The incidence of colorectal cancer (CRC) among young adults ages 20-39 years has increased during the past 20-30 years, despite declining rates of CRC for the U.S. population overall. This surprising new finding, an analysis of how CRC incidence varies based on race and gender, and differences in tumor location, symptoms, and survival for young adults compared to the general population are presented in Journal of Adolescent and Young Adult Oncology (JAYAO), a multidisciplinary peer-reviewed publication from Mary Ann Liebert, Inc., publishers . The article is available free on the JAYAO website until February 22, 2015.
In the article “Colorectal Cancer Incidence Among Young Adults in California”, Kathryn Singh, MPH, MS, Thomas Taylor, PhD, Chuan-Ju Pan, MD, Michael Stamos, MD, and Jason Zell, DO, MPH, University of California, Irvine, analyzed more than 231,500 CRC cases over a 22-year period, including 5,617 cases affecting young adults. CRC is uncommon in people younger than 50 years of age. Among older adults, screening to detect and remove precancerous polyps has largely contributed to declining CRC rates for the U.S. population as a whole. Across the study period, however, the authors found significant increases in CRC incidence among the 20-29 year and 30-39 year age groups. The data also showed greater CRC risk for certain racial groups, and differences in tumor location and stage at diagnosis for young adults compared to individuals 50 years of age and older.
About the Journal
Journal of Adolescent and Young Adult Oncology (JAYAO) is a quarterly peer-reviewed journal, published online with Open Access options and in print, dedicated to the promotion of interdisciplinary research, education, communication, and collaboration between health professionals in AYA oncology.
JAYAO is the central forum for clinical, research, and professional specialties focused on improving cancer care and outcomes for AYA-aged cancer patients and survivors. Our multidisciplinary editorial board and readership includes but is not limited to: pediatric, medical, and surgical oncologists of all types and specialties; oncology nurses and advanced practice staff; psychosocial and supportive care providers including, psychiatrists, psychologists, and social workers; translational cancer researchers; and academic- and community-based pediatric and adult cancer institutions. Complete tables of content and a sample issue may be viewed on the Journal of Adolescent and Young Adult Oncology (JAYAO) website.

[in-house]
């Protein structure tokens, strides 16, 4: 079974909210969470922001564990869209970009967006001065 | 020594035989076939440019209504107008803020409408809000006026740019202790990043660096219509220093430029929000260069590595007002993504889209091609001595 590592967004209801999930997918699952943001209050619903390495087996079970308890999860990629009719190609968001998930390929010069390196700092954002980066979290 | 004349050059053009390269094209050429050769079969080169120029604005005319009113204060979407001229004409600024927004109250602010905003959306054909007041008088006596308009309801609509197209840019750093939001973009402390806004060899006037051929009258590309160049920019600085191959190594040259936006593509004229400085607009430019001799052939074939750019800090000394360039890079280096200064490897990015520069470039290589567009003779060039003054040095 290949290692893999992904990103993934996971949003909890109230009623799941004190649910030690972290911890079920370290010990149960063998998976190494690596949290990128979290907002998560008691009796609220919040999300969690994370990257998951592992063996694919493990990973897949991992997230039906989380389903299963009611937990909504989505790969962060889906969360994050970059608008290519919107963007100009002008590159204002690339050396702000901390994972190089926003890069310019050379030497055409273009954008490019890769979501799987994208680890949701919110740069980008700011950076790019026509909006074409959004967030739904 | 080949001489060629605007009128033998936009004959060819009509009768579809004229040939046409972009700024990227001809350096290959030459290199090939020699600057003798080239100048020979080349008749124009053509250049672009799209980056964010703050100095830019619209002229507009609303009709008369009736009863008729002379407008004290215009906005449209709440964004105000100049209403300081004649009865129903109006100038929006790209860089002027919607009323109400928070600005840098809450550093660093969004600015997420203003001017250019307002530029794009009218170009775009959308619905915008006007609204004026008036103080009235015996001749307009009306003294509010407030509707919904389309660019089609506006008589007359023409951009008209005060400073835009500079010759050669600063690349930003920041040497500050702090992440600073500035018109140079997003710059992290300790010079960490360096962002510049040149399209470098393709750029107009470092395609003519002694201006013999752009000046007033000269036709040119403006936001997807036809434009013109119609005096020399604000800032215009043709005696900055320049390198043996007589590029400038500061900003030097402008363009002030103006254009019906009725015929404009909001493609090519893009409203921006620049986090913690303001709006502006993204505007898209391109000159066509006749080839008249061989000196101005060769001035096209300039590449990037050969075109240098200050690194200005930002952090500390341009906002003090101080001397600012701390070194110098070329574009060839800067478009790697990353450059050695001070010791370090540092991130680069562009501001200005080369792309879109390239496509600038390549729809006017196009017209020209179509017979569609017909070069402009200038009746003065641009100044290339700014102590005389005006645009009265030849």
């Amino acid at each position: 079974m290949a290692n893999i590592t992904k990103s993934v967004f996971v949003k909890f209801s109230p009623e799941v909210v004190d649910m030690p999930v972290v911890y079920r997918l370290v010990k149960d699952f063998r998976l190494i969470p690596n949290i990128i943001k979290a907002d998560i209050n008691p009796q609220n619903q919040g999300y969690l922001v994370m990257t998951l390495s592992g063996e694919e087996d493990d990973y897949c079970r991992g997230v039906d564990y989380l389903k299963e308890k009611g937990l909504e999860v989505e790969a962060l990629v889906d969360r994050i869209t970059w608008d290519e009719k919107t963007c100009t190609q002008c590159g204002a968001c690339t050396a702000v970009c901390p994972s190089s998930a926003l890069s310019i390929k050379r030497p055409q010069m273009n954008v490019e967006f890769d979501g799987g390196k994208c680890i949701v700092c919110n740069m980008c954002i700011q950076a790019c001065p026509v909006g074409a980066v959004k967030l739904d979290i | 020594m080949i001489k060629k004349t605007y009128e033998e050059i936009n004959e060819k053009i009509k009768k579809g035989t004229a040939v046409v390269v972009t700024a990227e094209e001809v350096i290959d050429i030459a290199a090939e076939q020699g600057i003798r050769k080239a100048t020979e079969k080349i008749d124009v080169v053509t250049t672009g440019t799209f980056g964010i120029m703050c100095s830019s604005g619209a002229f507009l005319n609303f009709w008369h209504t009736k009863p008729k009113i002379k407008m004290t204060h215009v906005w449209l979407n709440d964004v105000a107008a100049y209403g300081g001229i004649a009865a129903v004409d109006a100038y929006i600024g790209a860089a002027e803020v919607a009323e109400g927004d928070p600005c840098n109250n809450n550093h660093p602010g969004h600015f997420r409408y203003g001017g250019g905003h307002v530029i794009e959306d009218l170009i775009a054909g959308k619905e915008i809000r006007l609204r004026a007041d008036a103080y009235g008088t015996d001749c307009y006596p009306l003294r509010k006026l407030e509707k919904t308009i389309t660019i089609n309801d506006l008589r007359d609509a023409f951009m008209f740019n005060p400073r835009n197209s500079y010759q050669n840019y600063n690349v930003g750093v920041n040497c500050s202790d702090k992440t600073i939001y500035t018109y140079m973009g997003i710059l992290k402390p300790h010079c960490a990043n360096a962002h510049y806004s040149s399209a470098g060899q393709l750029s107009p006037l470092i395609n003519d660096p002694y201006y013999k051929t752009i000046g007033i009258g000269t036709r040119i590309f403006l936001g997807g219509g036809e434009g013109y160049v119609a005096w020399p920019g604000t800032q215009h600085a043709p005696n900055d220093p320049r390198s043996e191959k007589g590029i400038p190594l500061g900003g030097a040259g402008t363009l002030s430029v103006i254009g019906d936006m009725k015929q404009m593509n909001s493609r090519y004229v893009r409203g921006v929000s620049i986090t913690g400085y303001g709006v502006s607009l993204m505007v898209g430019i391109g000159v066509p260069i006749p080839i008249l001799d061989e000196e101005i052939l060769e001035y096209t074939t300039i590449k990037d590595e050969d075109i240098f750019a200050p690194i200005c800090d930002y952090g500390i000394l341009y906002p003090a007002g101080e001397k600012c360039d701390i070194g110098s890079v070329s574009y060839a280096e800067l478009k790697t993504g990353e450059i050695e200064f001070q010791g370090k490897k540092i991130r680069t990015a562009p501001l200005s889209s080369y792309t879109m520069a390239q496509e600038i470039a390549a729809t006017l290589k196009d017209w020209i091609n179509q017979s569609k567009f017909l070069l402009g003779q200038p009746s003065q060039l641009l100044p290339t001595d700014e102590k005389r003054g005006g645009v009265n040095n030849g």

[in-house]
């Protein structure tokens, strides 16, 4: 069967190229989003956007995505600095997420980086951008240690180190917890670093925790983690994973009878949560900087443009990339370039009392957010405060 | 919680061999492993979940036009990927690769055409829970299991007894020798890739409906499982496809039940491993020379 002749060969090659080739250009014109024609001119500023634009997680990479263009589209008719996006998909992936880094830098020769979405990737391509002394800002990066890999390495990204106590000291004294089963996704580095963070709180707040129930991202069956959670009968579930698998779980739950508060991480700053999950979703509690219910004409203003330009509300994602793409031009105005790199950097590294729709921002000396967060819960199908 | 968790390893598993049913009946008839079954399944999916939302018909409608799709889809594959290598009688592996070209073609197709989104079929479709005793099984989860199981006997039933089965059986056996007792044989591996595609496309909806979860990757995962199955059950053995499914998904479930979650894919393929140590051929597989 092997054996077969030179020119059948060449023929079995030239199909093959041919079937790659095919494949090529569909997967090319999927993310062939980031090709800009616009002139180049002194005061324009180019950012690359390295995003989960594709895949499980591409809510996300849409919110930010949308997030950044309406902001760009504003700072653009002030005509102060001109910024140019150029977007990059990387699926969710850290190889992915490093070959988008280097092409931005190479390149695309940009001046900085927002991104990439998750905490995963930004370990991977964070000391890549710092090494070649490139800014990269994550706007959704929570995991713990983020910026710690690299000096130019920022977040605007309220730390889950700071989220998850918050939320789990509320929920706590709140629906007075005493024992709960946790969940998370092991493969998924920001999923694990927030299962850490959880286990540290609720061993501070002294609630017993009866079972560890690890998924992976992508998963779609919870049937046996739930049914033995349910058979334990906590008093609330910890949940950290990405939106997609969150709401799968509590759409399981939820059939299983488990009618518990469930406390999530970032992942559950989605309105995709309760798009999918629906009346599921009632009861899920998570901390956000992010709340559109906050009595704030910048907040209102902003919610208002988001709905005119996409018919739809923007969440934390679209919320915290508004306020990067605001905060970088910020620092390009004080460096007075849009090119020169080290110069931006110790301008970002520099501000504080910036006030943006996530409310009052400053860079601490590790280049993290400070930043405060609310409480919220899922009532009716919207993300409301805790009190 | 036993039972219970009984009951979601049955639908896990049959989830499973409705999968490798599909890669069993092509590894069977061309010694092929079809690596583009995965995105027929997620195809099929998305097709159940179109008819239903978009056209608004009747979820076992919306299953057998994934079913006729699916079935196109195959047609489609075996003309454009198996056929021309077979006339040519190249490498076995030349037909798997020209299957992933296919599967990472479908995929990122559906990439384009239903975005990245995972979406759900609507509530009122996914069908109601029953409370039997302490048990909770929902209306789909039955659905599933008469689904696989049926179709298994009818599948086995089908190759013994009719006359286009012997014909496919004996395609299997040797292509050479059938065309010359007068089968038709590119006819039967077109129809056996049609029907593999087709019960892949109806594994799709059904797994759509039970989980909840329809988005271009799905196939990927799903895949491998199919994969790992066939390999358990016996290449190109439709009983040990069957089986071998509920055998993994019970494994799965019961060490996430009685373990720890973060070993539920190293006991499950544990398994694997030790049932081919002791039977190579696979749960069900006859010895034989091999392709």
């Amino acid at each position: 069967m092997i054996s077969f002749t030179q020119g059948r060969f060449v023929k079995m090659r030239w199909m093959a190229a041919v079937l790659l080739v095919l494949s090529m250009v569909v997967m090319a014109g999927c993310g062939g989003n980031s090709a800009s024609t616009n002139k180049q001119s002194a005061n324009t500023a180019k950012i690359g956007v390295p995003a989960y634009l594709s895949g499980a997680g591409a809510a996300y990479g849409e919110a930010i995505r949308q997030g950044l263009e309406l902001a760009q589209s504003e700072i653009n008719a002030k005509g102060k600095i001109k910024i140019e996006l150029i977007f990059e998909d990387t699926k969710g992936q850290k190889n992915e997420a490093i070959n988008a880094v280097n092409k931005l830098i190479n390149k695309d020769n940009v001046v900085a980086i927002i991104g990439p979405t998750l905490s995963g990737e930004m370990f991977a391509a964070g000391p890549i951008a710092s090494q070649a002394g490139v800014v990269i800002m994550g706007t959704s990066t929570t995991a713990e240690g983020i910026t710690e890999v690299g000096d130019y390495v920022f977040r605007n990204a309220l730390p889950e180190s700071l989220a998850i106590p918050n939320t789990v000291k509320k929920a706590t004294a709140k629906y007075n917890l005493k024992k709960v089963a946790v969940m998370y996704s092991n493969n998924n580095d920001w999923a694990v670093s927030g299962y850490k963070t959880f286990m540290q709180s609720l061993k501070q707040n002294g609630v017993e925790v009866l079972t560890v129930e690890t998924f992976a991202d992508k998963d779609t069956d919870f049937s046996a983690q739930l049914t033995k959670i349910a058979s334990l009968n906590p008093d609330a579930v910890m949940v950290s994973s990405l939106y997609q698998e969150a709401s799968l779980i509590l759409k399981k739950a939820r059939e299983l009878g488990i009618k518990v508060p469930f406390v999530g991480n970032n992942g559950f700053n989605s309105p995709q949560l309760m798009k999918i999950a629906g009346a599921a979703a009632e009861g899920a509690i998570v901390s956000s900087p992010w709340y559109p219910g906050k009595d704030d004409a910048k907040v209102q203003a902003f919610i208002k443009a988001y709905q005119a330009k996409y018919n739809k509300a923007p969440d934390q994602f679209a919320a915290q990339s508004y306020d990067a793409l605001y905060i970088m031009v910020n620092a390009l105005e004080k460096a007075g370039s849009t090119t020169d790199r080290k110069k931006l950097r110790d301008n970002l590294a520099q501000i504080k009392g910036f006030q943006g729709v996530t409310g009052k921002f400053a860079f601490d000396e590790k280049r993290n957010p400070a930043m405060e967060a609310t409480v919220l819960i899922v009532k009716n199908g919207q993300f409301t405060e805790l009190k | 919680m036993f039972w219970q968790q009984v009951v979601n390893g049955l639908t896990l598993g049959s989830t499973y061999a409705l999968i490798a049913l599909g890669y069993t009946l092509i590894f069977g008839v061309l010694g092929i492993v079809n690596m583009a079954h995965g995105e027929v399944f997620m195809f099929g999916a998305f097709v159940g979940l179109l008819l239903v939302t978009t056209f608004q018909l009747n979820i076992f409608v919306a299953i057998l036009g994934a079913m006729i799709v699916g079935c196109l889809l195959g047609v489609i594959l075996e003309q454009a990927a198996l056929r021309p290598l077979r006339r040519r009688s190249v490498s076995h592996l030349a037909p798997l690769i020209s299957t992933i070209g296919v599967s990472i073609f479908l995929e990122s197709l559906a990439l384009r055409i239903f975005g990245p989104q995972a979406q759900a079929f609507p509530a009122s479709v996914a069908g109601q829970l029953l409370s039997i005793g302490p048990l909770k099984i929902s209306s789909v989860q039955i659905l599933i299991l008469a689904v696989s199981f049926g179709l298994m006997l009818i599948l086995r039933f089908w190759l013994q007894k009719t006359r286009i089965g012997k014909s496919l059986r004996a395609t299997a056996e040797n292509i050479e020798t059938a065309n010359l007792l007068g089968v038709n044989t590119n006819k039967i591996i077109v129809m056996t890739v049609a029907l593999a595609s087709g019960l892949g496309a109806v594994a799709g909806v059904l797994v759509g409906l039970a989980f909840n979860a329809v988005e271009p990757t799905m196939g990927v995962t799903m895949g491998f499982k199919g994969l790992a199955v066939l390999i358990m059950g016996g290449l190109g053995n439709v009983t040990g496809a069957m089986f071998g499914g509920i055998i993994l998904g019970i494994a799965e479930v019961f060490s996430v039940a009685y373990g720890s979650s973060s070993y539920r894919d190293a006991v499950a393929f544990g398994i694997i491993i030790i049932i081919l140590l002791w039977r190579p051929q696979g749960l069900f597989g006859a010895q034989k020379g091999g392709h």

About the Society
The Society for Adolescent and Young Adult Oncology (SAYAO) is an international professional organization dedicated to improving adolescent and young adult cancer care through the promotion of interdisciplinary research, education, communication, and collaboration among health professionals. Patients and survivors aged 15-39 are a distinct patient population within oncology, and SAYAO focuses on the unique biological, clinical, psychosocial, and survivorship issues of this age group. JAYAO is also the official journal of the Teenage Cancer Trust.
Colorectal Cancer on the Rise in Adults Under 50
In some respects, the U.S. is winning the war on cancer. Recent reports show an overall decline in the number of new cancer cases and fewer cancer deaths.
But those gains aren’t being shared by everyone. A case in point: A new study shows that rates of colon and rectal cancers have climbed in younger adults over the last decade.
That’s happening even as colorectal cancer rates have dropped steadily in adults over 50, the age most people are advised to start screening for the disease.
Researchers aren’t sure what’s causing the increase in younger adults. But they hope their study will raise awareness among younger patients and their doctors, who may dismiss cancer as a cause of their symptoms.
“These young people are getting ignored. They’ve had symptoms for a year or a year and a half before they finally get diagnosed,” says researcher Y. Nancy You, MD, a surgeon at the University of Texas M.D. Anderson Cancer Center in Houston.
Tracking Trends in Colon Cancer
The study looked at nearly 600,000 colorectal cancer cases reported to a national registry between 1998 and 2007.